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New Law Enforcement Robot Can Wield Excessive Force Of 5 Human Officers

Each robotic unit reportedly contains an internal incinerator compartment capable of destroying almost any form of evidence that could implicate it in abuse.
Each robotic unit reportedly contains an internal incinerator compartment capable of destroying almost any form of evidence that could implicate it in abuse.

HOUSTON—In an effort to enhance the agency’s capabilities while reducing the burden on its existing force, sources confirmed Friday that the Houston Police Department has developed a new line of law enforcement robots capable of wielding the excessive force of five human officers.

First dispatched by the HPD earlier this month, the tactical robotic units, known as the AP-12, are reportedly equipped with on-board mechanisms to target both criminals and innocent bystanders, and possess a variety of retractable instruments that allow them to effortlessly subdue and restrain up to four individuals at once. According to sources, just a dozen of the new robots will be able to collectively carry out the physical and psychological abuse typically spread out amongst the officers of an entire precinct.

“We have done extensive testing with the AP-12 and we can say that these units are capable of carrying out everyday police work just as proficiently as any member of our force,” said police spokesman Gerald McClintock, who explained that the machine can be deployed to nearly any scene to which law enforcement officials typically respond, be it dispersing peaceful protesters by blasting a 14-nozzle pepper spray cannon or reacting to reports of suspicious behavior by immediately striking the knees, face, and throat of a potential suspect up to 10 times harder than its human counterpart. “Thanks to these robotic units, our deputies can rest assured their work will be performed to the same standards we have always expected of our patrolmen.”

“In many ways, these robots’ actions are indistinguishable from those of our brave men and women in uniform,” McClintock added.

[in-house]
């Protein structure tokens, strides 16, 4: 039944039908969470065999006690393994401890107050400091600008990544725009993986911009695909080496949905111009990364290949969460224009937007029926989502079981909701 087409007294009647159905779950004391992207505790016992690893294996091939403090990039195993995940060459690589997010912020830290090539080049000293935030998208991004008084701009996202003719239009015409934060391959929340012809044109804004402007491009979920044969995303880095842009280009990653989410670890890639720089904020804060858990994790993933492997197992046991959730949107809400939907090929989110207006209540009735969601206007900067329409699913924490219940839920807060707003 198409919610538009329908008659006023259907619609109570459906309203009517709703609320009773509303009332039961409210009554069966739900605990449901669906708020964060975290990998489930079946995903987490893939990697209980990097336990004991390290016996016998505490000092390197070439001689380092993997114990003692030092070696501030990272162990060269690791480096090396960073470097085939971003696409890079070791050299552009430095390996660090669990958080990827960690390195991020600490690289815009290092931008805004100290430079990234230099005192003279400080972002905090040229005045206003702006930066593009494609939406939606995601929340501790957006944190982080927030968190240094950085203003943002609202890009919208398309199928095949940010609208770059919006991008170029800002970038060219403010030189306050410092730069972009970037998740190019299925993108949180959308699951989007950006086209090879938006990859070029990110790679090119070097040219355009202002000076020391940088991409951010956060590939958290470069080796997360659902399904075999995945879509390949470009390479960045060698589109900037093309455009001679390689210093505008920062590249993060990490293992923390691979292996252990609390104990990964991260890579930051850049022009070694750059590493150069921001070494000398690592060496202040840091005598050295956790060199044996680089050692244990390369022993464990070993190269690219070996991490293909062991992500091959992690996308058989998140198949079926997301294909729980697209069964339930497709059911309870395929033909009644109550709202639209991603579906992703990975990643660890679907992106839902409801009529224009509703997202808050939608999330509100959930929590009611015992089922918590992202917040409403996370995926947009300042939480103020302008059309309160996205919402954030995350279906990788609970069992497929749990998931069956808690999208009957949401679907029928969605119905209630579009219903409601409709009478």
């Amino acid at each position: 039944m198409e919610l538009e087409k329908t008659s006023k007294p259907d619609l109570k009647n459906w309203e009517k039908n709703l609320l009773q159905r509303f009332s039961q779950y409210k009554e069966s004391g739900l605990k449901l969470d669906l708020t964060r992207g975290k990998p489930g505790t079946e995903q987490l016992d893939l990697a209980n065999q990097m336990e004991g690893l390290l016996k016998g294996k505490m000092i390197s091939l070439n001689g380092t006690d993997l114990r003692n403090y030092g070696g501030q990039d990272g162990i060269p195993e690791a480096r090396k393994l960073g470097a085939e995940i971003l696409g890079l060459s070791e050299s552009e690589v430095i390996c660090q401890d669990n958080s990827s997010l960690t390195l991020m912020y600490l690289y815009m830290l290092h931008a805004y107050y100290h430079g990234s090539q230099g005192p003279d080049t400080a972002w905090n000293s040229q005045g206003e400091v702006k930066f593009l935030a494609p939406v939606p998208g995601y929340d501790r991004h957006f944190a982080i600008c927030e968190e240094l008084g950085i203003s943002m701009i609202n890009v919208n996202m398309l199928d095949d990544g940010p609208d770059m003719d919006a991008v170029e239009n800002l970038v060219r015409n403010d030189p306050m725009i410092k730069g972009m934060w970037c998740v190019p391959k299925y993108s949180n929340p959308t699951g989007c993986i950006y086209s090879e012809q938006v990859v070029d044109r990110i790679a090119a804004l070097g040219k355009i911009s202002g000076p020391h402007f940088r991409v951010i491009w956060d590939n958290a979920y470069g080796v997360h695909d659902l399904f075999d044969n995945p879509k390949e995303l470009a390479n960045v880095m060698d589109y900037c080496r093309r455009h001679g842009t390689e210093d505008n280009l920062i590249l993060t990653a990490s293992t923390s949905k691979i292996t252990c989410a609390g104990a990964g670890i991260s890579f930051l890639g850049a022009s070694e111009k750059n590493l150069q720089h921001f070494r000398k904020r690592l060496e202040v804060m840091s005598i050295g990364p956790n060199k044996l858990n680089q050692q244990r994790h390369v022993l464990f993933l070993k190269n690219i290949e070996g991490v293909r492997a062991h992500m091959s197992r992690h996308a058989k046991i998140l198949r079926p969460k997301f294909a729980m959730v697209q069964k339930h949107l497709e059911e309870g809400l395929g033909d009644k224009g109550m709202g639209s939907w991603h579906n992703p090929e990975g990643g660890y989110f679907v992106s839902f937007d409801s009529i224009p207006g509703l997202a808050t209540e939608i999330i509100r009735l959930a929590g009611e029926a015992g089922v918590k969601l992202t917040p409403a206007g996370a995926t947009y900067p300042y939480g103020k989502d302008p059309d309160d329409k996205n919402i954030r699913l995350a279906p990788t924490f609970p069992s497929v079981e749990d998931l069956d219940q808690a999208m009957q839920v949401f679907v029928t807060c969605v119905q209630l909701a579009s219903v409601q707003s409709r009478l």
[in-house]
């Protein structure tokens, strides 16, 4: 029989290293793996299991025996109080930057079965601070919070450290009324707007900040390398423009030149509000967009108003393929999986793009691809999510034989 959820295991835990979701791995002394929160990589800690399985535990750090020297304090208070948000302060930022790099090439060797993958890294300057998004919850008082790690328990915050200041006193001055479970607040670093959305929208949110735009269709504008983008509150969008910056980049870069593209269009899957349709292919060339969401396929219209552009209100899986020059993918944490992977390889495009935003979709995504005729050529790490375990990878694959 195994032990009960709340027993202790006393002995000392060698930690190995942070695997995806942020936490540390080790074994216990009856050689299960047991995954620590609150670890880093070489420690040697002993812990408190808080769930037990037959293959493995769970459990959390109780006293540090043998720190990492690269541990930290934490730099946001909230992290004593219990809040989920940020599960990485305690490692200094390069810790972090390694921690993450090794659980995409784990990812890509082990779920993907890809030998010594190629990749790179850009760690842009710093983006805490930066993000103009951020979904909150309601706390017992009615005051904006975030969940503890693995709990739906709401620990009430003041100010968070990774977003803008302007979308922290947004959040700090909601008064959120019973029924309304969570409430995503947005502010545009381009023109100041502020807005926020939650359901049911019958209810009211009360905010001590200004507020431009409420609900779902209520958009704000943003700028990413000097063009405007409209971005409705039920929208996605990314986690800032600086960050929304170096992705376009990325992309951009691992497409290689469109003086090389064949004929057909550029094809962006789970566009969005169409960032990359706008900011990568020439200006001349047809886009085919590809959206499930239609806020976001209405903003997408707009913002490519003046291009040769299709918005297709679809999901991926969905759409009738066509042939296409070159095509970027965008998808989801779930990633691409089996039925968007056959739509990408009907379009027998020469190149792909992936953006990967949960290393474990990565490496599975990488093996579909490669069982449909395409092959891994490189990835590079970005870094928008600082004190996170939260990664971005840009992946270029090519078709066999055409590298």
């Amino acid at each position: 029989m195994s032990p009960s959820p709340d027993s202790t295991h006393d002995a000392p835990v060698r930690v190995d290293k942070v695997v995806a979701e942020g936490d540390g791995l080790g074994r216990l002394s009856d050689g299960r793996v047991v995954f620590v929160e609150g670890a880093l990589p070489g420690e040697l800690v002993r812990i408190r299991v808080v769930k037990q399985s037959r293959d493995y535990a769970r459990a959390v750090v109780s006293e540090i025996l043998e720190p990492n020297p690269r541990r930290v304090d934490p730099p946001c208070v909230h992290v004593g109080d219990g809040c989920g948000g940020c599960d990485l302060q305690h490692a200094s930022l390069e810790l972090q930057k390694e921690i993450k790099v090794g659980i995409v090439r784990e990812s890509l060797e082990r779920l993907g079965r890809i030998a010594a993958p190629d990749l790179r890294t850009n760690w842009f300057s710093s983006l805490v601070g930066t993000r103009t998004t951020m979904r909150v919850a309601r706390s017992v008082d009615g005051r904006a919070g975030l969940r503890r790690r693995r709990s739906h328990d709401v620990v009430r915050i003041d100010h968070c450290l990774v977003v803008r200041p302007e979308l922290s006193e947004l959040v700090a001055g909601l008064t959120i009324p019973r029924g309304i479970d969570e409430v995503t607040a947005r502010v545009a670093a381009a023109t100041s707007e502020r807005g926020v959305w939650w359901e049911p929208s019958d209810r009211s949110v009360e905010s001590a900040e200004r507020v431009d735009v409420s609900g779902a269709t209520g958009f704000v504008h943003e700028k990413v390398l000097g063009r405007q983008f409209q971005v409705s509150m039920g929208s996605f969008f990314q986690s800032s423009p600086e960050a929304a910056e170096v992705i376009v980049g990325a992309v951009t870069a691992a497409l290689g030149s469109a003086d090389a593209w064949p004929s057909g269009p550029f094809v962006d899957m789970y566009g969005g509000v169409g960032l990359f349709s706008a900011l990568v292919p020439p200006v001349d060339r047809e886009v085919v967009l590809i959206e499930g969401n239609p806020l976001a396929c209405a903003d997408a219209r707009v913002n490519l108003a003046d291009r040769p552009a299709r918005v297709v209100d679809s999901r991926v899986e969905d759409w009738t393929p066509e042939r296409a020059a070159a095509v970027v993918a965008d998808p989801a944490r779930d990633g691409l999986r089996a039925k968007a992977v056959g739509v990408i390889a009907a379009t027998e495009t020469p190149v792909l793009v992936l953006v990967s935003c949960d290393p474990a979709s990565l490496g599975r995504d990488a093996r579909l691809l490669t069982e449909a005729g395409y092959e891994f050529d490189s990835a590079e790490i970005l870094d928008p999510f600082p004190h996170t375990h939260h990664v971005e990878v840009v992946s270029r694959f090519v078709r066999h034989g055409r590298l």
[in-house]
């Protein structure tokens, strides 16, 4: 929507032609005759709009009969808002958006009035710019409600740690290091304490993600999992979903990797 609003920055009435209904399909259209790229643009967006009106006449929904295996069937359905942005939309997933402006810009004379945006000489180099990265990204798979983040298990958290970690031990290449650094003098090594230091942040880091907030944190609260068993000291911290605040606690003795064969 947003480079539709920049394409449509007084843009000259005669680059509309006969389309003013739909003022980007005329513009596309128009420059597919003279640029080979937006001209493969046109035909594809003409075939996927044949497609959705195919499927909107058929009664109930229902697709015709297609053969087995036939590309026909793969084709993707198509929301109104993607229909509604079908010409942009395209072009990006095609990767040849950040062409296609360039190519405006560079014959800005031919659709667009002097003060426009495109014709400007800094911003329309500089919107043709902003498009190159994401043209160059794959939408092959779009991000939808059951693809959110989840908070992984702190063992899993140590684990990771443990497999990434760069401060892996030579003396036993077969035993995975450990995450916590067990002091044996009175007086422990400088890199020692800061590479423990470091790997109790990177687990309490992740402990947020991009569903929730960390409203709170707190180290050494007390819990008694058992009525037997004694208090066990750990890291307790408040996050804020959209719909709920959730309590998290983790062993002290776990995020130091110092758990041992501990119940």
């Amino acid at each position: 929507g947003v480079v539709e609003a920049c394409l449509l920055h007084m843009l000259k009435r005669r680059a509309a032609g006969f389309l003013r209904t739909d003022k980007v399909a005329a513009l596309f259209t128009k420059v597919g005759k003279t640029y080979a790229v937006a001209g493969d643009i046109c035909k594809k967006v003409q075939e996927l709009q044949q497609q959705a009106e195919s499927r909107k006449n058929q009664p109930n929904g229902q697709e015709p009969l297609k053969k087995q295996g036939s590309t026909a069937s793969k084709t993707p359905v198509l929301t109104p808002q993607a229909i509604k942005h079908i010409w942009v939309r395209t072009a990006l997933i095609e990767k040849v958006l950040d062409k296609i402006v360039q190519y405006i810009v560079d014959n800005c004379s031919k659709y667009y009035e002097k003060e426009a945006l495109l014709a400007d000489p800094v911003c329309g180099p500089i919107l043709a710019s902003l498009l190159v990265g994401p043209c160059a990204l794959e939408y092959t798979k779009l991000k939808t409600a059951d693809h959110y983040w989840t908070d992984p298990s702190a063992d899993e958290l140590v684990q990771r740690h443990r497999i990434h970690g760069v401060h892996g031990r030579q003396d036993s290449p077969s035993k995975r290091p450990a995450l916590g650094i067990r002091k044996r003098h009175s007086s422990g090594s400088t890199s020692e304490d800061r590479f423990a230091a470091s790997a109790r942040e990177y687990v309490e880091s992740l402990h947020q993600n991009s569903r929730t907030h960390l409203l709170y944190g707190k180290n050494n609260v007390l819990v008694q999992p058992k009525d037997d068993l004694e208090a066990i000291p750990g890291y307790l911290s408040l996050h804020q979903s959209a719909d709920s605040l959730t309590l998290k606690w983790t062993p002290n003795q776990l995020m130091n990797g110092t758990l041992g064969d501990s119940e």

According to its designers, the AP-12 is outfitted with numerous features that make it ideal for abruptly resorting to extreme measures, including a highly sensitive motion detector that perceives most gestures as an act of resistance necessitating physical force. Additionally, the robots possess a powerful hydraulic grasping system, enabling them to repeatedly slam subjects of any size and weight against fences, dumpsters, and car hoods with previously unattainable levels of aggression.

Engineers say the robot is also equipped with a sophisticated audio command program that recognizes and subsequently ignores such phrases as “Stop” and “I give up” and is programmed to apply pressure to a prostrate suspect’s neck with a force of up to 500 PSI both before and after he’s stopped moving. Its operating system is also reportedly loaded with advanced visual recognition software that allows the robot to identify nearly any object in the subject’s hand as a weapon, prompting it to rapidly empty the clip on its extendable .40-caliber firearm.

After doing so, the machine is configured to automatically place a pistol on or near the disabled suspect while wirelessly corroborating fabricated details of the confrontation with any other on-scene units well ahead of a potential internal affairs investigation.

“When designing the AP-12, we felt it was important to seek input from numerous veteran officers to ensure that the unit would respond to an emergency call or routine traffic stop just as its human counterparts would,” said McClintock, pointing to such key features as the machine’s default setting of leaving a suspect’s handcuffs clamped on for hours at a time as he sits unattended in a jail cell, as well as its on-board camera, which automatically turns off before the unit engages a suspect. “From what I’ve seen already, I’m thoroughly convinced that this robot is capable of doing everything our cops currently do and more.”

Sources say the AP-12 represents a vast improvement over previous incarnations of the law enforcement robot, pointing to the inherent deficiencies in such models as the AP-5, released in 1999, which was disastrously unable to distinguish between whites and non-whites. The current version reportedly improves on the functionality of the AP-11, which suffered from a software glitch that led the robot to read arrestees their Miranda rights and allowed them to contact an attorney before being interrogated.

“We’re confident that the AP-12 has what it takes to keep our streets safe,” McClintock said, noting that approximately 1,000 fully automated units will be deployed throughout Houston in the coming months, with the majority of them set to patrol the city’s poorest and most urban areas. “A secure, healthy community depends on a law enforcement body that is able to take whatever measures are necessary to maintain law and order. And these machines are fully equipped to do just that.”

“I’m confident that members of the community won’t notice any difference in police quality and performance as these new robotic units begin patrolling our streets,” he added.

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